Rural Missouri - January 2019 - 4
| C O O P E R AT I O N
photos by Heather Berry
Clockwise from top, Caleb Jones welcomes the group; legislators see the generators that provide power for 580,000 households and Joe Wilkinson explains how electric cooperatives work.
Freshman legislators visit the Thomas Hill Energy Center on statewide tour
earning the ropes of any new position can be
overwhelming, especially for newly elected
members of the 100th Missouri Legislature.
As part of a multiple-day bus tour around
the Show-Me State, 58 freshman legislators made
a stop at the Thomas Hill Energy Center located in
north-central Missouri near Moberly. The facility
provides power to more than 580,000 homes.
"The freshman tour is a unique experience," says
Caleb Jones, CEO of the Association of Missouri
Electric Cooperatives located in Jefferson City.
"You look at the House. It's split by party affiliation.
There's a stark line. What's fun about the tour is
they don't ask your party on the bus. Really it's one
of the few times legislators get to put politics aside
and see the real issues. Because at the end of the
day the problems our state faces aren't Democrat or
During this leg of their statewide tour, incoming
legislators learned how electricity is generated in an
affordable and reliable way for members of electric
cooperatives. Associated Electric based in Springfield is responsible for providing the electricity used
by co-op members in Missouri and parts of Iowa
Associated's Joe Wilkinson gave the legislators
"Devoted to the rural way of life"
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RURAL MISSOURI | JANUARY 2019
an overview of Missouri's three-tiered system that
provides generation, transmission and distribution
services to the member-owners. The arrangement is
one factor in assuring rates Missouri electric co-op
members pay are among the lowest in the nation.
Associated staff also highlighted the diverse portfolio of generation resources the cooperative uses to
provide power. These include two coal plants, six
natural gas plants, six wind farms and hydropower.
The legislators learned the importance of this mix of
fuels and what Associated has done to improve air
quality through a $1.1 billion investment.
The visit gave electric cooperative leaders an
opportunity to meet the new legislators and let them
know the issues that face rural people.
"It always amazes me the diversity of Missouri's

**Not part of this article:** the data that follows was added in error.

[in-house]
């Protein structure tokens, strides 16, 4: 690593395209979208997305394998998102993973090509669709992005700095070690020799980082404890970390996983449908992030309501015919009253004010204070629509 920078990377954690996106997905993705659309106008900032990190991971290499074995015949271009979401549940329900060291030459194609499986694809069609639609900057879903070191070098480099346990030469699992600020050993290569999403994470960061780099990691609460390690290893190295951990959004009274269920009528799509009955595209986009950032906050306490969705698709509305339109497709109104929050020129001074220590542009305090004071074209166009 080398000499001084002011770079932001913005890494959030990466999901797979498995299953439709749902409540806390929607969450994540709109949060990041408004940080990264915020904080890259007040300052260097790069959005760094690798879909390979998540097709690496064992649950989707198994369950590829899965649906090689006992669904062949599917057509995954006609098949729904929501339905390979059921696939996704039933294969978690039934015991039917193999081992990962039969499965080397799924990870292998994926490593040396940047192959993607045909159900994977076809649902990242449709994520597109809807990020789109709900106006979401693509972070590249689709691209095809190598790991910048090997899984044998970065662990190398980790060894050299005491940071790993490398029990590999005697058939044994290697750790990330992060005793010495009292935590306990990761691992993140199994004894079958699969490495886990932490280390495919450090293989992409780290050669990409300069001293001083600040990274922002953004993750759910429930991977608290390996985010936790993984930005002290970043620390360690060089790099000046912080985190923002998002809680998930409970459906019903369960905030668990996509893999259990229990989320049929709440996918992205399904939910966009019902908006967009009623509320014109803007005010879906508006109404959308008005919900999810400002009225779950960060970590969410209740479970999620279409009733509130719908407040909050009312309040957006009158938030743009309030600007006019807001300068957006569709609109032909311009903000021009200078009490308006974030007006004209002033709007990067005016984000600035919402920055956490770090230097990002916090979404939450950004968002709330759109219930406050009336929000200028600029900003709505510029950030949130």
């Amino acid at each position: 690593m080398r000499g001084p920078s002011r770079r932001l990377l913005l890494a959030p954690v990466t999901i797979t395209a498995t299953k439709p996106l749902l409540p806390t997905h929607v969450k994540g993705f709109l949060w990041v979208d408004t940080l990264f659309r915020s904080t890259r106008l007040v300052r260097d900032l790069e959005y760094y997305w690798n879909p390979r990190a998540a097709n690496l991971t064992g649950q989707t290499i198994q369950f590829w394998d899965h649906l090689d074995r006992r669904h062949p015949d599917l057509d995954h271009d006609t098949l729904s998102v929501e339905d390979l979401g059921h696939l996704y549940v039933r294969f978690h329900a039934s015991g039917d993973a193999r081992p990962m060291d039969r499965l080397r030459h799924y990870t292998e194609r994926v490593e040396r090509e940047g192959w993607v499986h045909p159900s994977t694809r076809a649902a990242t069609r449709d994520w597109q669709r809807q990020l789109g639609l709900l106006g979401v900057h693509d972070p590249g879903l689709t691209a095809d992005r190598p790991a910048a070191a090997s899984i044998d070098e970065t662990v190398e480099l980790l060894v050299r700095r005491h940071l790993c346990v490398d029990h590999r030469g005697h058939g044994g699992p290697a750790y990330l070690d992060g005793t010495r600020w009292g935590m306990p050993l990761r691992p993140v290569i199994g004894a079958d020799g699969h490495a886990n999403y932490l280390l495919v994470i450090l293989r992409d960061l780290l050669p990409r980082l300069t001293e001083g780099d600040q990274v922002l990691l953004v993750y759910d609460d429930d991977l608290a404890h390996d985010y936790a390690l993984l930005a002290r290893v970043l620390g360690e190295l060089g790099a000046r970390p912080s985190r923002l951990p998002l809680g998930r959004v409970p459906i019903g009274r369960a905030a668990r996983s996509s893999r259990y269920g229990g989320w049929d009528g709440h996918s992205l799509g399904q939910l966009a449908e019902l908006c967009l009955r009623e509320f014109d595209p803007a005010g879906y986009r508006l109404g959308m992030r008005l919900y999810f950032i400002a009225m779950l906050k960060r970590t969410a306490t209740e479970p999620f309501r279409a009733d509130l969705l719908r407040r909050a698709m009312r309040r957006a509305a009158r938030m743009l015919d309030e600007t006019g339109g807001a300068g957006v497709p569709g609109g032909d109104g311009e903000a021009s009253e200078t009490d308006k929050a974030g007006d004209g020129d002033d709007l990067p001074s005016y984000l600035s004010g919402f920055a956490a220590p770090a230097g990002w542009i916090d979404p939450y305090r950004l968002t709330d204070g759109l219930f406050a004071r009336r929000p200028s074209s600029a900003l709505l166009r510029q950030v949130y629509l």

resources and not just in terms of people, but the
land itself," says Rep.-elect Louis Riggs, who represents the 5th District in northeast Missouri. "Yes,
we use natural resources, but we use them in a
positive way. Hearing about how responsibly the
co-ops steward the land and environment is also an
eye opener. I am greatly encouraged by the talk they
gave this morning in terms of educating legislators
who don't understand rural issues."
The tour also offered a chance to explain how the
cooperative business model works and why electric
cooperatives are different than other utilities that
operate in Missouri.
Webster Electric Cooperative Manager Tom Houston, who is chair of the AMEC Legislative Committee, says it's important that lawmakers understand
"The question I get the most is what is the difference between a cooperative and an investor-owned
utility," he says. "It is important that we get in front
of them and let them know about the cooperative
Electric cooperatives are regulated not by state
agencies, but by their own locally elected board of
directors who are members of the cooperative themselves and use its electricity. This differs from forprofit utilities whose directors are investors who
expect to receive a return on that investment and
may not even live on the utility's lines.
Electric cooperatives operate on a nonprofit
basis, and return any margins made - not to investors but to the member-owners.
By the time the tour moved on to its next stop,
those taking part had a better understanding of
how electricity is generated and why electric cooperatives are vital to those who live in rural areas.
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Rural Missouri - January 2019
Table of Contents for the Digital Edition of Rural Missouri - January 2019
Rural Missouri - January 2019 - Intro
Rural Missouri - January 2019 - Cover1
Rural Missouri - January 2019 - Cover2
Rural Missouri - January 2019 - Contents
Rural Missouri - January 2019 - 4
Rural Missouri - January 2019 - 5
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Rural Missouri - January 2019 - Cover3
Rural Missouri - January 2019 - Cover4